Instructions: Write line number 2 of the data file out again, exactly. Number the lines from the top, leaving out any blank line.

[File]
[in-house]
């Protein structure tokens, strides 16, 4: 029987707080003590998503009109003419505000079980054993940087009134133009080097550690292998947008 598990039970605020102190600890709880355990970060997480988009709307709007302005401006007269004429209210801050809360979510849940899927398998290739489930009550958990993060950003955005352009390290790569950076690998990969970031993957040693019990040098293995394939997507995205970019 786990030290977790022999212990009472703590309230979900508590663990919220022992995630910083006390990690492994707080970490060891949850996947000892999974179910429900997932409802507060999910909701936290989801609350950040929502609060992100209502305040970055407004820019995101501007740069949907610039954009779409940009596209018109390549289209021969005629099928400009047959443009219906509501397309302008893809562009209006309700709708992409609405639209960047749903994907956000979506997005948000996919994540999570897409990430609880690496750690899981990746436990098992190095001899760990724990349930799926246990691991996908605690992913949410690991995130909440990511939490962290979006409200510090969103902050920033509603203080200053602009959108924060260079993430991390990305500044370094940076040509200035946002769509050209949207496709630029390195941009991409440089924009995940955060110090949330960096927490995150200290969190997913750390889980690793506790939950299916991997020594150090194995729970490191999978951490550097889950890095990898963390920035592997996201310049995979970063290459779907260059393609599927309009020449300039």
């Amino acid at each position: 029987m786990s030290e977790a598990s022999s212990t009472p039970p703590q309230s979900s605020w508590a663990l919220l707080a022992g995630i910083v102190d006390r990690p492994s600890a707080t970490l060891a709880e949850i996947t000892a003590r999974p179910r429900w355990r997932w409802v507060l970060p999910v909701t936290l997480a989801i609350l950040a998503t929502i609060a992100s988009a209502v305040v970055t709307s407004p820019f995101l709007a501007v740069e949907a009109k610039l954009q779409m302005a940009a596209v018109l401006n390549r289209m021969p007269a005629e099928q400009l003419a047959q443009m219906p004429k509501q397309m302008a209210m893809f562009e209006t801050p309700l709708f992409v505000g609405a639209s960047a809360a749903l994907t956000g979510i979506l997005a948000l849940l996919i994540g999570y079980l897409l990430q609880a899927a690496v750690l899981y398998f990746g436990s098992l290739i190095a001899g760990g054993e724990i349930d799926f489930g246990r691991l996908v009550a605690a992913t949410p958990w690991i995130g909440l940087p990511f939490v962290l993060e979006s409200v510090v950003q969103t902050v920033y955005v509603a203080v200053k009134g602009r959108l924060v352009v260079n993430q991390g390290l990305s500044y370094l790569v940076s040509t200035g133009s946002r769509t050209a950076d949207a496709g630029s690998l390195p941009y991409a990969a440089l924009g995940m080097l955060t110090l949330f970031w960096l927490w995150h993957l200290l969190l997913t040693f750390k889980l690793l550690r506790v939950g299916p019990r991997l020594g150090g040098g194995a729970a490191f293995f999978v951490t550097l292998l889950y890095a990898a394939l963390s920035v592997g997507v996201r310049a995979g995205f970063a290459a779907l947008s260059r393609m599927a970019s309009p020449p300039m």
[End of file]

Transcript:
């Protein structure tokens, strides 16, 4: 029987707080003590998503009109003419505000079980054993940087009134133009080097550690292998947008 598990039970605020102190600890709880355990970060997480988009709307709007302005401006007269004429209210801050809360979510849940899927398998290739489930009550958990993060950003955005352009390290790569950076690998990969970031993957040693019990040098293995394939997507995205970019 786990030290977790022999212990009472703590309230979900508590663990919220022992995630910083006390990690492994707080970490060891949850996947000892999974179910429900997932409802507060999910909701936290989801609350950040929502609060992100209502305040970055407004820019995101501007740069949907610039954009779409940009596209018109390549289209021969005629099928400009047959443009219906509501397309302008893809562009209006309700709708992409609405639209960047749903994907956000979506997005948000996919994540999570897409990430609880690496750690899981990746436990098992190095001899760990724990349930799926246990691991996908605690992913949410690991995130909440990511939490962290979006409200510090969103902050920033509603203080200053602009959108924060260079993430991390990305500044370094940076040509200035946002769509050209949207496709630029390195941009991409440089924009995940955060110090949330960096927490995150200290969190997913750390889980690793506790939950299916991997020594150090194995729970490191999978951490550097889950890095990898963390920035592997996201310049995979970063290459779907260059393609599927309009020449300039």